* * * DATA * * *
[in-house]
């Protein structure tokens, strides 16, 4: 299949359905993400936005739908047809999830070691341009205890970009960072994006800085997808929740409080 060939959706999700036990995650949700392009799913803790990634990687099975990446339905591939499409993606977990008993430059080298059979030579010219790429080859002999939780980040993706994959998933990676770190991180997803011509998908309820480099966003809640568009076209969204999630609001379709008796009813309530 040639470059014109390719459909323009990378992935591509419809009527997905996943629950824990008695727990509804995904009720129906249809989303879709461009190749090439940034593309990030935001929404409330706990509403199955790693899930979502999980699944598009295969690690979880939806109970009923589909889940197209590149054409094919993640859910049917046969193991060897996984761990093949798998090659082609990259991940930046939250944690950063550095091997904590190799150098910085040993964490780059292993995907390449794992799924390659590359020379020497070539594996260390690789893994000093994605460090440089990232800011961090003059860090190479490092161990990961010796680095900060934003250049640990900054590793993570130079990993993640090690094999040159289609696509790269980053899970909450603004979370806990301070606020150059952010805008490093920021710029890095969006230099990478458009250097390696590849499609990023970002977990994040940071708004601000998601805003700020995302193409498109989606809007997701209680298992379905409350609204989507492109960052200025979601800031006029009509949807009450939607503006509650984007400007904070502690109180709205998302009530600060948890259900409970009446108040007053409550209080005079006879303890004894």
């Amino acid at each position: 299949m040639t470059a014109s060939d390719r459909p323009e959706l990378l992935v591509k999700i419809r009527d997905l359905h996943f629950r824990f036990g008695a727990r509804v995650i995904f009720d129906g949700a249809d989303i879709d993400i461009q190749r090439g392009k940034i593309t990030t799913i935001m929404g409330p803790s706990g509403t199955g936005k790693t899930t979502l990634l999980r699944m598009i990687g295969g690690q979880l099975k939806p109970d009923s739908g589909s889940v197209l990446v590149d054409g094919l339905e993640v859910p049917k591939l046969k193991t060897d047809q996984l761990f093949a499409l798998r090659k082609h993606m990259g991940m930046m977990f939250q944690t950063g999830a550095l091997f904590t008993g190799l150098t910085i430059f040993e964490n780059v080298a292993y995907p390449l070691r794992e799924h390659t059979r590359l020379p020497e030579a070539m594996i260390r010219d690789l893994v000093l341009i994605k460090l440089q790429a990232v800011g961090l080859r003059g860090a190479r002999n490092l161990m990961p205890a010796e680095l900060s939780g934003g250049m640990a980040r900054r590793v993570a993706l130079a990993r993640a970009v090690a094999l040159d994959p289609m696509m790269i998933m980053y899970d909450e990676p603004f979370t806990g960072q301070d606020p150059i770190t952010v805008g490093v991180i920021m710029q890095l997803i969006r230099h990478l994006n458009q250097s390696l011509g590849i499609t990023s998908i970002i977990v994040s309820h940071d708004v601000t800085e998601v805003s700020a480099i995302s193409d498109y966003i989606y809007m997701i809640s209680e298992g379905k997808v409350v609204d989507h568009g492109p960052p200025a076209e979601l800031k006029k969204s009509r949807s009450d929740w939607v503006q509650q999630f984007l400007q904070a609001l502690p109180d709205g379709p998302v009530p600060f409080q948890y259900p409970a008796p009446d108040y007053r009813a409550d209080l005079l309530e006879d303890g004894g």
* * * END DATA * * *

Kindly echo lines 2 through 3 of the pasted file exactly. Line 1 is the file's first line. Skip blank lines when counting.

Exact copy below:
């Protein structure tokens, strides 16, 4: 299949359905993400936005739908047809999830070691341009205890970009960072994006800085997808929740409080 060939959706999700036990995650949700392009799913803790990634990687099975990446339905591939499409993606977990008993430059080298059979030579010219790429080859002999939780980040993706994959998933990676770190991180997803011509998908309820480099966003809640568009076209969204999630609001379709008796009813309530 040639470059014109390719459909323009990378992935591509419809009527997905996943629950824990008695727990509804995904009720129906249809989303879709461009190749090439940034593309990030935001929404409330706990509403199955790693899930979502999980699944598009295969690690979880939806109970009923589909889940197209590149054409094919993640859910049917046969193991060897996984761990093949798998090659082609990259991940930046939250944690950063550095091997904590190799150098910085040993964490780059292993995907390449794992799924390659590359020379020497070539594996260390690789893994000093994605460090440089990232800011961090003059860090190479490092161990990961010796680095900060934003250049640990900054590793993570130079990993993640090690094999040159289609696509790269980053899970909450603004979370806990301070606020150059952010805008490093920021710029890095969006230099990478458009250097390696590849499609990023970002977990994040940071708004601000998601805003700020995302193409498109989606809007997701209680298992379905409350609204989507492109960052200025979601800031006029009509949807009450939607503006509650984007400007904070502690109180709205998302009530600060948890259900409970009446108040007053409550209080005079006879303890004894």
């Amino acid at each position: 299949m040639t470059a014109s060939d390719r459909p323009e959706l990378l992935v591509k999700i419809r009527d997905l359905h996943f629950r824990f036990g008695a727990r509804v995650i995904f009720d129906g949700a249809d989303i879709d993400i461009q190749r090439g392009k940034i593309t990030t799913i935001m929404g409330p803790s706990g509403t199955g936005k790693t899930t979502l990634l999980r699944m598009i990687g295969g690690q979880l099975k939806p109970d009923s739908g589909s889940v197209l990446v590149d054409g094919l339905e993640v859910p049917k591939l046969k193991t060897d047809q996984l761990f093949a499409l798998r090659k082609h993606m990259g991940m930046m977990f939250q944690t950063g999830a550095l091997f904590t008993g190799l150098t910085i430059f040993e964490n780059v080298a292993y995907p390449l070691r794992e799924h390659t059979r590359l020379p020497e030579a070539m594996i260390r010219d690789l893994v000093l341009i994605k460090l440089q790429a990232v800011g961090l080859r003059g860090a190479r002999n490092l161990m990961p205890a010796e680095l900060s939780g934003g250049m640990a980040r900054r590793v993570a993706l130079a990993r993640a970009v090690a094999l040159d994959p289609m696509m790269i998933m980053y899970d909450e990676p603004f979370t806990g960072q301070d606020p150059i770190t952010v805008g490093v991180i920021m710029q890095l997803i969006r230099h990478l994006n458009q250097s390696l011509g590849i499609t990023s998908i970002i977990v994040s309820h940071d708004v601000t800085e998601v805003s700020a480099i995302s193409d498109y966003i989606y809007m997701i809640s209680e298992g379905k997808v409350v609204d989507h568009g492109p960052p200025a076209e979601l800031k006029k969204s009509r949807s009450d929740w939607v503006q509650q999630f984007l400007q904070a609001l502690p109180d709205g379709p998302v009530p600060f409080q948890y259900p409970a008796p009446d108040y007053r009813a409550d209080l005079l309530e006879d303890g004894g």